Serfdom and Slavery compares the two forms of legal servitude in cultures in Western civilization, in Europe and the New World from ancient times to the modern period. Within a tightly controlled framework of general contextual chapters followed by specific case studies, a distinguished team of scholars offers 17 specially written essays that illuminate the nature, development, impact and termination of serfdom and slavery in European society. While the case studies range form classical Greece to early modern Brandenburg, and from medieval England to nineteenth-century Russia, the volume as a whole is closely integrated. It makes an important contribution to a topic of increasing international interest.
Part One. Comparative studies of serfdom and slavery.
2. Slavery, serfdom amd other forms of coerced labour: similarities and differences, Stanley L Engerman.
3. Some controversial questions concerning nineteenth century emancipation from slavery and serfdom, Peter Kolchin.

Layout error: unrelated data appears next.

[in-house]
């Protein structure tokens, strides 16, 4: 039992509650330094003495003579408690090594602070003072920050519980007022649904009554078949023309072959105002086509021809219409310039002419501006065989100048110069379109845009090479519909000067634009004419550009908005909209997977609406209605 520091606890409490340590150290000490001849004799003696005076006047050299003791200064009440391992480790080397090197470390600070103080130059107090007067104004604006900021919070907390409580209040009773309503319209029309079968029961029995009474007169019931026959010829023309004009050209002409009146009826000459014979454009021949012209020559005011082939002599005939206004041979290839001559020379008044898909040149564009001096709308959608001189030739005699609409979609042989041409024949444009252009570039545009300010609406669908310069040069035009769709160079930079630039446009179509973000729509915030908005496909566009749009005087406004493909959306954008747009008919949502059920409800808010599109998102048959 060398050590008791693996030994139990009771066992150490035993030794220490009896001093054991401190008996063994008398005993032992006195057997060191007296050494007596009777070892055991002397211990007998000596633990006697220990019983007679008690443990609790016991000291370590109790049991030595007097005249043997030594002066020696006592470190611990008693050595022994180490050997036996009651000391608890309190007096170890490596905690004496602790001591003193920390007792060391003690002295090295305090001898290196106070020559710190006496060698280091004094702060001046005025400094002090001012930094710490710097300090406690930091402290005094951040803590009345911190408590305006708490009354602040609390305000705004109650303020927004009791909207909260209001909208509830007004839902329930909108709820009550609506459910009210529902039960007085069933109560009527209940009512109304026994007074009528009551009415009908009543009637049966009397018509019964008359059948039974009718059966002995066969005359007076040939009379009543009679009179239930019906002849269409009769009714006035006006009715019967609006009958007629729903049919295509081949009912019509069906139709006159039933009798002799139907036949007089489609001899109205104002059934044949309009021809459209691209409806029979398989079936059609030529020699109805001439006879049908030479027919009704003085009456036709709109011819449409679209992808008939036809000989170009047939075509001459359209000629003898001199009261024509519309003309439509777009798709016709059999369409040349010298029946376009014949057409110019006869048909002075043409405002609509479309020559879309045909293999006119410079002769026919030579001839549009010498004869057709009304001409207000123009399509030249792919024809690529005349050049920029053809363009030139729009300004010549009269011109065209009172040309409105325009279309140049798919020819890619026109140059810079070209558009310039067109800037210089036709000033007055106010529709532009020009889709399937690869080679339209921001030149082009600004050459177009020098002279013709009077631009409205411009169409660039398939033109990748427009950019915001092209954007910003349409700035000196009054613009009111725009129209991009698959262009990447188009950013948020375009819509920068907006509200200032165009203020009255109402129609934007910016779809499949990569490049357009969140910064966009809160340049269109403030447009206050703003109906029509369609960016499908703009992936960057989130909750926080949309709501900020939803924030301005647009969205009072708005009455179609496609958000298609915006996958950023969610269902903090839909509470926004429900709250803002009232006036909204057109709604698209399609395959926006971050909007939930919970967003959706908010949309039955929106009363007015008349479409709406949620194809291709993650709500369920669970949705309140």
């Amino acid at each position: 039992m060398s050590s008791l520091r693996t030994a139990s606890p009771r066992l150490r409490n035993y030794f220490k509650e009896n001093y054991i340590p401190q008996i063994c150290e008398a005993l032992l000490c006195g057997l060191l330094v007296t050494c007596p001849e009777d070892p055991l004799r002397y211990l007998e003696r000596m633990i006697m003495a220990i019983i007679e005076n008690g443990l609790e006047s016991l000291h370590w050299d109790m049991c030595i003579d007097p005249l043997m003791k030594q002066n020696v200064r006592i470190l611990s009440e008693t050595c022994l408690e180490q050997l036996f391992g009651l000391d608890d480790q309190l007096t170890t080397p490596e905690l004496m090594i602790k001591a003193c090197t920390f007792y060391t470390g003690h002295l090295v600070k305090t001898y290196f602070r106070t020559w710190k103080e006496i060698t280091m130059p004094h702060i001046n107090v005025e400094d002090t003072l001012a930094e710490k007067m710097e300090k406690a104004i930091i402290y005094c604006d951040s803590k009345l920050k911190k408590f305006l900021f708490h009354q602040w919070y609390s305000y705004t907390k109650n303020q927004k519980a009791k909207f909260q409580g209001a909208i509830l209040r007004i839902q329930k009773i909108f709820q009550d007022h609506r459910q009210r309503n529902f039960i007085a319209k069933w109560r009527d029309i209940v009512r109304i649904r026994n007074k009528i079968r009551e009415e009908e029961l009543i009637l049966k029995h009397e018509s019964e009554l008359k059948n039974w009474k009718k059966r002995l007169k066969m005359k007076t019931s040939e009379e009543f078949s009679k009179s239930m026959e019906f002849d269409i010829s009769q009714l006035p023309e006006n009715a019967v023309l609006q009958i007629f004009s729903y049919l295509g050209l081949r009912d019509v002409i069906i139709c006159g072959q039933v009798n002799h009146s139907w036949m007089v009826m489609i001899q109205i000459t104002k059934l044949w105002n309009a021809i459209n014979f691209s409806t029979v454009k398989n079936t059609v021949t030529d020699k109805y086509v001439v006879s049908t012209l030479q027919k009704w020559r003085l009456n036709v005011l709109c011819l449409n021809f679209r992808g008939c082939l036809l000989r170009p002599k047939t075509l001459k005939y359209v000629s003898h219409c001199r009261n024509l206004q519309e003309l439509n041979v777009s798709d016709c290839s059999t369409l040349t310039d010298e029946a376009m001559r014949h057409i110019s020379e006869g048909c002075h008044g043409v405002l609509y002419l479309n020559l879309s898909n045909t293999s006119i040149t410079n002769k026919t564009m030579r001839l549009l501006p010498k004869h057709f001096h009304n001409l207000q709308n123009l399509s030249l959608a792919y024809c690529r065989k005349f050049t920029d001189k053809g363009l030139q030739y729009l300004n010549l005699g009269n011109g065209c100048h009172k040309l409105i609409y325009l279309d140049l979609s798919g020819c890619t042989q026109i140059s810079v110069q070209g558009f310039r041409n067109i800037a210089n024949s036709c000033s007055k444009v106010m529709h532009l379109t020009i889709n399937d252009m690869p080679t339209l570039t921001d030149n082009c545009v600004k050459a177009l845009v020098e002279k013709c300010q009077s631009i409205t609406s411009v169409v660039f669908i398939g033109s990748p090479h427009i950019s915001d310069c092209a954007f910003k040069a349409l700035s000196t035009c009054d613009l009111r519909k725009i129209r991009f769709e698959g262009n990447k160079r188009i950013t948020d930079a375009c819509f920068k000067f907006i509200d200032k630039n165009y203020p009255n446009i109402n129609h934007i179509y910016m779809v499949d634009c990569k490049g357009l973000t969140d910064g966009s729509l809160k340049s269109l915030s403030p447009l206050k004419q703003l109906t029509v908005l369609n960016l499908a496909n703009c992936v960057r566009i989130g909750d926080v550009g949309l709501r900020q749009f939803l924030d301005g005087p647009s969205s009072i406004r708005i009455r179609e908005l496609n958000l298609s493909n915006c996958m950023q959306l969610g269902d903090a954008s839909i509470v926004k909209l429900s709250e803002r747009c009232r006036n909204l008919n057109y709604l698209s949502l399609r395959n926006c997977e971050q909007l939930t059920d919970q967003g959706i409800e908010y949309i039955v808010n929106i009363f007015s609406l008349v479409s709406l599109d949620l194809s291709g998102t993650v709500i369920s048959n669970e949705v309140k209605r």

Part Two. Themes and case studies on slavery
4. Continuity and change in Western slavery, ancient to modern times,
William D. Philips Jr.
5. The origin and establishment of Ancient Greek slavery, Tracey Rihll.
6.The hierarchical household in Roman society: a study of domestic slavery,
7. Emancipation in Byzantium: Roman law in a medieval society,Rosemary Morris.
8. New World Slavery, Old World slavery,(Howard Temperley).
9. Slave exploitation and the elementary structures of enslavement,Robin Blackburn.
10. Slave emancipations in modern history,David Turley.
Part Three. Themes and case studies on serfdom.
11. Serfdom in medieval and modern history: a comparison, Michael Bush.
12. On servile status in the early Middle Ages, Wendy Davis.
13. The rises and declines of serfdom in medieval and early modern Europe,
14. Memories of freedom: attitudes towards serfdom in England 1200-1350,
15. Subject farmers in Brandenburg-Prussia and Polland: village life and fortunes under manorialism in early modern Central Europe,William W. Hagen.
16. The serf economy and the social order in Russia, Steven Hoch.
17. When and why was the Russian peasantry emancipated?Boris N. Mironov.
Notes on contributors. Index.